As I got closer to the beach, I started hearing the waves– I’m sure in the winter on a windy day, the sound would be very loud. I love the sound of waves on a shore, and the waves of the northern Washington Coast are wonderful.  To me, it is a truly peaceful sound…

The beach at Sand Point

The beach at Sand Point

I walked south on the beach a little ways, to find a beautiful sandy beach, with some driftwood at the tree line. I even found an intact sand dollar! The day was gorgeous, sunny, and hot! An absolutely perfect day!

Elwell and Piddles enjoying the view at Sand Point

Elwell and Piddles enjoying the view at Sand Point

The beach hike – 3.1 miles – is the hardest part of the hike. There is some hiking on packed or softer sand, but further north you are walking over rocks covered with kelp and barnacles, so you have to be careful. It can certainly be slippery.  Make sure to time this portion with a lower tide or else you’ll be doing a tougher hike through the forest above the tide line.

I love this wild beach!

I love this wild beach!

It was fun to poke around in the tide pools and find shells, and seeing the sea stacks in the distance was amazing. When the wind is blowing in the right direction, you can hear the sea lions on their offshore island perch. I was a little disappointed that I hadn’t brought my binoculars.

I love this wild beach!

I love this wild beach!

There are Native American petroglyphs visible on the rocks as you travel from north to south, but I did the hike in the opposite direction and ending up missing them. Oh well, just a reason to return!

A Bald Eagle feeding on a fish at the Dungeness National Wildlife Refuge

A Bald Eagle feeding on a fish at the Dungeness National Wildlife Refuge

After three miles on the beach, it was time to re-enter the woods on another set of raised boardwalks. These woods are home to lots of animals, including bears and cougars, but I didn’t see any during my midday hike. On the way back on the Cape Alava spur, I passed a boggy meadow, which once was a homesteader’s farm. He pastured sheep and cows in the meadow, but there isn’t much evidence of its history now.

The whole hike took about 5 hours at a leisurely pace, with a couple of stops for snacks and beach combing.  I loved it, and will certainly return!

 

San Diego Sunshine

Just after Christmas, a friend of mine from my previous employer was talking about heading down to a conference in San Diego in April. We started discussing the idea of us flying down a bit early, and doing some touristing for a few days before her conference started. We also ended up inviting two other friends from that same former job. These three friends all happen to be turning 50 this year, and one turned 50 on the first day of the trip, so it seemed like a great opportunity to celebrate!

San Diego in April isn’t super-warm – mostly calling for temps in the mid to high 60s. Not really ideal pool or beach weather, so I planned some activities to keep us busy. I was trying to keep in mind that these ladies aren’t all as interested in history and nerdly pursuits as I am. It’s so hard to plan for so many personalities!

We had a great time all the same, and posts will begin shortly!

Oh that view! Cabrillo National Monument

Oh that view! Cabrillo National Monument

Beautiful Sunsets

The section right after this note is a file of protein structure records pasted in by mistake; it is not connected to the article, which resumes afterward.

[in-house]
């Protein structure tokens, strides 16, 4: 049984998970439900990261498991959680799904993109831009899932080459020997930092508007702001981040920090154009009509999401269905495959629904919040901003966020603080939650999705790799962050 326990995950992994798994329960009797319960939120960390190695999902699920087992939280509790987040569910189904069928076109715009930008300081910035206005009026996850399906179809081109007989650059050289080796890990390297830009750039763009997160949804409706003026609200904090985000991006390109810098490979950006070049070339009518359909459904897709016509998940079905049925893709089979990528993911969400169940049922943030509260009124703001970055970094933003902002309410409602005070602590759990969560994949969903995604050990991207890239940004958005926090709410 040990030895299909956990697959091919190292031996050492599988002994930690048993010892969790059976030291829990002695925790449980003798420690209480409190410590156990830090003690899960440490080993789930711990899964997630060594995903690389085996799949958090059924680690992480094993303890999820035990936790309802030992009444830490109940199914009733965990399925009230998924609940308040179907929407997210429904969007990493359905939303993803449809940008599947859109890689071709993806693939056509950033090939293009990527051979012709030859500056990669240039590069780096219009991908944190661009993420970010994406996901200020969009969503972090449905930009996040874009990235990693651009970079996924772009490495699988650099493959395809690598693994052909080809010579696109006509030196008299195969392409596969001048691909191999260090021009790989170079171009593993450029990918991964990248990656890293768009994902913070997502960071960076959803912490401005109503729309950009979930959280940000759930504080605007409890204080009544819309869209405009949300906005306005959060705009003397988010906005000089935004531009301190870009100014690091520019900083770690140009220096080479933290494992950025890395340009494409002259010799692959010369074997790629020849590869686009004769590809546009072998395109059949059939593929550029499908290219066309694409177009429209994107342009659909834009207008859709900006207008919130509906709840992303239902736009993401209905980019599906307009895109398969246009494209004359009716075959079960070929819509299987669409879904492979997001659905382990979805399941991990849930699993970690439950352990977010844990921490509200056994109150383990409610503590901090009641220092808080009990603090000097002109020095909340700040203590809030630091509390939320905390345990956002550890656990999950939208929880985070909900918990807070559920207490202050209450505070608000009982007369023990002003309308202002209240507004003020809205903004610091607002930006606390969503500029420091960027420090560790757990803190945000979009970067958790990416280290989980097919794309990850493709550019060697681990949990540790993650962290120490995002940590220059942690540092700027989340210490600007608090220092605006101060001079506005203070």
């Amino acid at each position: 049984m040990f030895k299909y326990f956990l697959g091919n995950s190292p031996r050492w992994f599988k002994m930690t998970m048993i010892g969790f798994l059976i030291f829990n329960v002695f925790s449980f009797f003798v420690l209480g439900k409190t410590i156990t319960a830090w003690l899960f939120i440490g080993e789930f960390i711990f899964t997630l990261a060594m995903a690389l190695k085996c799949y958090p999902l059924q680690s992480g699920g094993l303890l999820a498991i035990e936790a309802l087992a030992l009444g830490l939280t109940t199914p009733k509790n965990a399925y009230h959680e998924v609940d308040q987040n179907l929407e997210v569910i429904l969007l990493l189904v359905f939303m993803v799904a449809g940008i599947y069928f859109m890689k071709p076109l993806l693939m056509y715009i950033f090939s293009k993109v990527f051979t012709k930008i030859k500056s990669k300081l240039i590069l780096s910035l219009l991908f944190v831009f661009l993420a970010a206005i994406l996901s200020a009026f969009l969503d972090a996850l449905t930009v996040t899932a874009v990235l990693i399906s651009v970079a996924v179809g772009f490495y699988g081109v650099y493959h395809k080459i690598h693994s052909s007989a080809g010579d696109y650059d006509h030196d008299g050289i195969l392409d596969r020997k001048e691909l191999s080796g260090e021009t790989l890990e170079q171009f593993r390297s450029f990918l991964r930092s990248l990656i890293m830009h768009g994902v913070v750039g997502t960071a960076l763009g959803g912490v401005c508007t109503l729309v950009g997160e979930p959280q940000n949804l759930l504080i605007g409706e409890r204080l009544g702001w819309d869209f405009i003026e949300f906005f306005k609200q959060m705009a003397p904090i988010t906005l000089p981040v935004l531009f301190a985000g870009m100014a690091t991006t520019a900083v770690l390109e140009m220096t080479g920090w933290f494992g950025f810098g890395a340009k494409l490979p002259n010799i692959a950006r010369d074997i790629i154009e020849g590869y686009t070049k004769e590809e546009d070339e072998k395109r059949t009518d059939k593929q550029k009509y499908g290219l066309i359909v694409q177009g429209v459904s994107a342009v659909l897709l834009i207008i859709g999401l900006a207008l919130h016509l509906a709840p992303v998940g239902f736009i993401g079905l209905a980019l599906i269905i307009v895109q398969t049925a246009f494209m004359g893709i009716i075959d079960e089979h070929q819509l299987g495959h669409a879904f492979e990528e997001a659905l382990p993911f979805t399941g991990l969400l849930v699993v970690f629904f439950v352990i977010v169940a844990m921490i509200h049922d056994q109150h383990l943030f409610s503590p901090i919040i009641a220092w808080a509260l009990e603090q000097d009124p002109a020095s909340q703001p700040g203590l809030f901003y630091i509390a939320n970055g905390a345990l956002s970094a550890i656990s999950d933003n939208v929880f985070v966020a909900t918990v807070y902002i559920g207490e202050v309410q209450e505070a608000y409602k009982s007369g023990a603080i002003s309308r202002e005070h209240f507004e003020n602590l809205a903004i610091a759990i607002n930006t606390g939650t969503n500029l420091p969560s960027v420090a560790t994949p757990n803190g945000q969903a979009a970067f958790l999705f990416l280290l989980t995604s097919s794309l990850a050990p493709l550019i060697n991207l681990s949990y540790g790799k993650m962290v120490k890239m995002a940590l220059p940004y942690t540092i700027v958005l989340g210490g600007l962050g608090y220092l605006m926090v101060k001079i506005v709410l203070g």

I walked up to the University yesterday evening to watch the sunset.  It was beautiful!

Sunset at the University

Sunset at the University

The post-sunset sky

The post-sunset sky

 

It also made me reminisce on some of the other beautiful sunsets I’ve seen over the years.

The sunset turned a gorgeous pink later on...

Chincoteague Island, Virginia…

 

Harbor-Sunset-1

The Marina at Home

 

A stunning sunset at the Nehalem Bay Campground.

Nehalem Bay State Park, Oregon Coast

 

Sunset at Gold Beach

Sunset at Gold Beach, Oregon Coast

 

A beautiful California sunset

Santa Monica, California

 

A spectacular Lake Michigan Sunset!

Sunset over Lake Michigan at Sleeping Bear Dunes National Lakeshore

 

The Sunset at the Refuge was Fantastic

Sacramento National Wildlife Refuge, Willows, California

Sunset at Fort Casey

Sunset at Fort Casey, Washington

 

Desert Sunset

Saguaro National Park, Arizona

 

I know my future travels will add more beautiful sunsets.  Which one is your favorite? 

Virginia 2015: Historic Jamestowne

Day 11: Wednesday, October 14, 2015

Jamestowne was the first permanent English settlement in North America; it was established in 1607; a town was constructed around the fort in 1619.  It is located Jamestowne Island, on the James River, just off of the Coast of Virginia.  It was designated as a National Historic Site on December 18, 1940, and is a part of Colonial National Historical Park.

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The monument at Jamestowne.

The first couple of years brought cooperation between the colonists and the Native Americans, who taught them how to plant crops and farm.  However, the relationship went south, and most of the Native Americans were wiped out by warfare.  The colonists had a difficult several years, and about 80% of them were wiped out by starvation and disease.

The second group of colonists included Polish and German artisans who set up a glass factory; glassware was one of the first export products from the colony.  There were also a couple of women – the first European women to join the settlement.

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One of the modern glassmakers at Jamestowne